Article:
The fight against international drug trafficking seemed to be an exercise in futility for years, but extra resources and better cooperation have slowly started to bear fruit.
In the past few weeks, customs and police have intercepted a total of more than 23,000 kilograms of cocaine in the port of Antwerp – good for a street value of more than €2 billion. Many thousands of kilograms of coke were seized in the Netherlands thanks to Belgian detectives, and the Federal Police were able to arrest one of the biggest figures in the Marseille drug mafia in Brussels last week.
“The seizures in recent days and weeks are truly unprecedented. Last year was already a record year, with a total of 110 tonnes of drugs seized,” Kristian Vanderwaeren, administrator general of customs, told De Standaard. “I already dare say that by the end of this year, the figures will be about a quarter higher.”
Over the past few months, enforcement agencies at the port have been provided with more manpower and more container scanners, while more mobile scanners will soon also be added. Vanderwaeren made the case that in the future, customs will be able to screen all containers from Latin America and West Africa by default.
Antwerp no longer a soft touch
“Cooperation on the ground has advanced significantly. Police, customs and justice have been much better coordinated for a year now,” said Charlotte Colman, professor of criminology (UGent) and national drugs coordinator. “There is also much closer cooperation with Dutch colleagues.”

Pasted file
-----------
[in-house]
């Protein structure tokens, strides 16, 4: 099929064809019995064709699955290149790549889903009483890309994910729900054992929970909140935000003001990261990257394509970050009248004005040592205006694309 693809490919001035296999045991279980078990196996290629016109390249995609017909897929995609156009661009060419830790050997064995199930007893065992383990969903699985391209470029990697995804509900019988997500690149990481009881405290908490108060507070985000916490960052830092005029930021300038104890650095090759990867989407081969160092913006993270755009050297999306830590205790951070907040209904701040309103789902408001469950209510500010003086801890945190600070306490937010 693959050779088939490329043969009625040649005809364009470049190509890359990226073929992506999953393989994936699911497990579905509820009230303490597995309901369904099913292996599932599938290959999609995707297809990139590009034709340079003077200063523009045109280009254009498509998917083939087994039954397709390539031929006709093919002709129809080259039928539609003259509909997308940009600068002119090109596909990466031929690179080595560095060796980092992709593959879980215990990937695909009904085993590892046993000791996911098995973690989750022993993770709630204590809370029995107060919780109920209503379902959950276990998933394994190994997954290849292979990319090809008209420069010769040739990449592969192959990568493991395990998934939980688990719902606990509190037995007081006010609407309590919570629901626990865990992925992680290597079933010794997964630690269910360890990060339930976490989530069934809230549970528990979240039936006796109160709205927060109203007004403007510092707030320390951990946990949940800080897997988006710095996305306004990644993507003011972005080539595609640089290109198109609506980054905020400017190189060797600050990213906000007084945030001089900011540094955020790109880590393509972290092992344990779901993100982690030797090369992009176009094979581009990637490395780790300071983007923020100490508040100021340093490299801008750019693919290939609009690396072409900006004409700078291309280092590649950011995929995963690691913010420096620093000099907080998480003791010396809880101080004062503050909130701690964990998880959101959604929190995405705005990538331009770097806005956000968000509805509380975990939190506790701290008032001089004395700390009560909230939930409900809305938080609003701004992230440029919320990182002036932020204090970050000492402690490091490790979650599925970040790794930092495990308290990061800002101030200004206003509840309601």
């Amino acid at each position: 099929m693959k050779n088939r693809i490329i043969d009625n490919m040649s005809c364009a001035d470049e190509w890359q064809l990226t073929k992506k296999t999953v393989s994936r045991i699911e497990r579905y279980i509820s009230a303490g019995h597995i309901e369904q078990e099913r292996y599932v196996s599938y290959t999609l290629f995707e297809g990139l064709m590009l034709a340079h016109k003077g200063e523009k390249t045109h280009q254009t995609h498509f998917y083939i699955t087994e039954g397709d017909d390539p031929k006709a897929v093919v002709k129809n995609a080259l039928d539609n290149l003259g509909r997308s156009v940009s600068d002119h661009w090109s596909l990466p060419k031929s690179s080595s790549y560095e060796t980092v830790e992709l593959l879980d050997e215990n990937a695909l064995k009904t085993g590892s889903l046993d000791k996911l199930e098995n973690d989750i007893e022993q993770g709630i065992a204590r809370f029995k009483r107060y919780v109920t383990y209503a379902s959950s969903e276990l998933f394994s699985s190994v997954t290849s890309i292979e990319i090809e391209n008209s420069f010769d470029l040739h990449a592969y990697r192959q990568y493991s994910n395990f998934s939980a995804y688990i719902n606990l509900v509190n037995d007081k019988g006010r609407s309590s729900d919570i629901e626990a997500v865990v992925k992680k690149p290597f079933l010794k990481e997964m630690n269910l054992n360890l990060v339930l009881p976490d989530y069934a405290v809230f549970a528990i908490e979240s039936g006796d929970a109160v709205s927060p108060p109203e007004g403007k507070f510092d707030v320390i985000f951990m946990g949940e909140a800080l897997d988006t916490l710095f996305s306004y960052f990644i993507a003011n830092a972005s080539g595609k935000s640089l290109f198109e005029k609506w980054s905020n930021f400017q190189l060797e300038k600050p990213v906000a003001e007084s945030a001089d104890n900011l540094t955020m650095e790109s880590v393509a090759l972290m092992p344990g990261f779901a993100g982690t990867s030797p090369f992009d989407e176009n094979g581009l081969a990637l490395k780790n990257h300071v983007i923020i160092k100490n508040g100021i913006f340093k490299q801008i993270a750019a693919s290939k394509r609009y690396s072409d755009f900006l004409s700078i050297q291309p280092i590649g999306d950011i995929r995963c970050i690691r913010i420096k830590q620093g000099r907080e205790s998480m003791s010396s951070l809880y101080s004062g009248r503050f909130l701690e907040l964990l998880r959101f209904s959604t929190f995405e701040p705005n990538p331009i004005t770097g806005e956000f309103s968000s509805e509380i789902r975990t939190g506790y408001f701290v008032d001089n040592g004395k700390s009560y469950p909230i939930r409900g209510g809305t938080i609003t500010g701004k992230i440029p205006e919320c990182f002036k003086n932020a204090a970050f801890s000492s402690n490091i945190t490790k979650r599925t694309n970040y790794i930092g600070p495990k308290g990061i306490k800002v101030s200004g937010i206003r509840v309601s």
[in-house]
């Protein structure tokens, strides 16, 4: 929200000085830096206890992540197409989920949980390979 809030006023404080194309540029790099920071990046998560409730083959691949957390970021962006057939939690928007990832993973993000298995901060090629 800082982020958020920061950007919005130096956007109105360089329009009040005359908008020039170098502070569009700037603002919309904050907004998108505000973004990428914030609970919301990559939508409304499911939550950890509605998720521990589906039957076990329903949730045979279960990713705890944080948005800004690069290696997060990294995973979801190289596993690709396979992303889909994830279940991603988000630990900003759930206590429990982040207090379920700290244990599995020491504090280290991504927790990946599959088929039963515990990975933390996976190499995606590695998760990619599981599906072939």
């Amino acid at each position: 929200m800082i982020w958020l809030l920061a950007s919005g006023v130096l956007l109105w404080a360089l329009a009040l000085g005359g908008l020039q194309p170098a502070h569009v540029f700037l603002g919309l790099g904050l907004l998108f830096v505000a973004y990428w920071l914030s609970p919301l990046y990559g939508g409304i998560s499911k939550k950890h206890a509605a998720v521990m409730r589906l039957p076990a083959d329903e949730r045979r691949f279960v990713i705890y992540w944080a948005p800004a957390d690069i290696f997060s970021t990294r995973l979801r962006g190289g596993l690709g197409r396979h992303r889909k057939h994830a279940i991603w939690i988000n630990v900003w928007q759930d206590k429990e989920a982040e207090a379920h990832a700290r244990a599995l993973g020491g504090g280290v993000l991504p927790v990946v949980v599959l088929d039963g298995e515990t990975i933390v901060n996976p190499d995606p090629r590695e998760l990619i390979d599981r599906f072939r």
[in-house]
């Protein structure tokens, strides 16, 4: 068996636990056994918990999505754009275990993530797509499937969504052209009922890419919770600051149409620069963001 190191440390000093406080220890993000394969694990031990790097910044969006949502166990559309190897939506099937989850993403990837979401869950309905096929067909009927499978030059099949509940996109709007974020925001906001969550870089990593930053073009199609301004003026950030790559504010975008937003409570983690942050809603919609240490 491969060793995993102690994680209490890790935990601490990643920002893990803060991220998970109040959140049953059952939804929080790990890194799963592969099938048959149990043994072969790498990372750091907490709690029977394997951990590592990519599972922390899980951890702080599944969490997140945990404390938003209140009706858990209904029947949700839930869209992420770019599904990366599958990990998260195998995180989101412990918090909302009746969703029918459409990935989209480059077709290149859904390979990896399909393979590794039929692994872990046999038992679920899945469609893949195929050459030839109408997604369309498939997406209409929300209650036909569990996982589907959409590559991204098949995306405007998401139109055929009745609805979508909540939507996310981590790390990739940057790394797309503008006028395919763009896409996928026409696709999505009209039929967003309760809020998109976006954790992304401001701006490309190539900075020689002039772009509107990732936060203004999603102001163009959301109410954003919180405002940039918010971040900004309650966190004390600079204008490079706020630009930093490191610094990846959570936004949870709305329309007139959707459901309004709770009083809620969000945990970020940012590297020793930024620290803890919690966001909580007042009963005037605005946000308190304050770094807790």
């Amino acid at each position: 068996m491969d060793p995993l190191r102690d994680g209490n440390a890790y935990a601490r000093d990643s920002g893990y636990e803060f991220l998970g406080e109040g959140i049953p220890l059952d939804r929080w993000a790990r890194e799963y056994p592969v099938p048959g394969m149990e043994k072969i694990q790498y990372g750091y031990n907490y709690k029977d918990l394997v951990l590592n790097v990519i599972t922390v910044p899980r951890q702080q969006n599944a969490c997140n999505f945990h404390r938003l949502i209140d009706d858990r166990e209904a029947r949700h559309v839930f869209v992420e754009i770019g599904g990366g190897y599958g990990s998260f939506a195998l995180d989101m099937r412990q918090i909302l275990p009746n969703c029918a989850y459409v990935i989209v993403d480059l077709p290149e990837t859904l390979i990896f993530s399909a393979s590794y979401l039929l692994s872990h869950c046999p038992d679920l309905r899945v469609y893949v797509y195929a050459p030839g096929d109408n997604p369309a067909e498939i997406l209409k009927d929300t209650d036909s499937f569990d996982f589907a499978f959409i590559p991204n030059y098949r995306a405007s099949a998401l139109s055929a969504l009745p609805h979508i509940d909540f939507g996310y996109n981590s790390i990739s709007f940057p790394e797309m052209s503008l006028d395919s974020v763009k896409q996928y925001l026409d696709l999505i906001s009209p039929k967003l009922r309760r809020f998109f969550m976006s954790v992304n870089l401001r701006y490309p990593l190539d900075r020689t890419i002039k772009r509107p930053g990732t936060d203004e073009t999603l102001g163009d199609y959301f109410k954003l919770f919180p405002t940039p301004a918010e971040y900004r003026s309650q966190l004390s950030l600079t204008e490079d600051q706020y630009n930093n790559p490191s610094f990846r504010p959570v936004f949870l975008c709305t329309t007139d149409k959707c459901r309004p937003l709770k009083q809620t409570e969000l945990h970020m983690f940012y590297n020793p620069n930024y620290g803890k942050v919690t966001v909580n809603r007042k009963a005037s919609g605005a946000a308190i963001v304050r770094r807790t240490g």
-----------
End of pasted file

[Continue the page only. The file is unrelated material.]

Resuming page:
Exactly how heavy a blow customs, police and judiciary dealt in October remains impossible to say as no one knows the total quantity of drugs that do manage to slip through the cracks.
“But that we are hurting the drug gangs at the moment is certain,” said Vanderwaeren. “Such a seizure of 10 tonnes all at once means that they lose hundreds of millions of euros. We see that nervousness is increasing.”
He referred to an incident last Tuesday when customs officers narrowly escaped an armed confrontation with a Dutch drug gang who tried to recapture 10 tonnes of confiscated cocaine.
Sources with contacts in the drug scenes told De Standaard that smugglers are feeling the pinch in Antwerp and feel the port has become “less interesting” in favour of ports in France, Germany or Spain.
Vanderwaeren fears that this nervousness could lead to more violent confrontations and therefore advocates the creation of heavily armed intervention units within Customs as well, following the Dutch example.
“Of course I am proud of this month’s result. But I have been particularly worried lately about how triadic the drug gangs are becoming,” he said.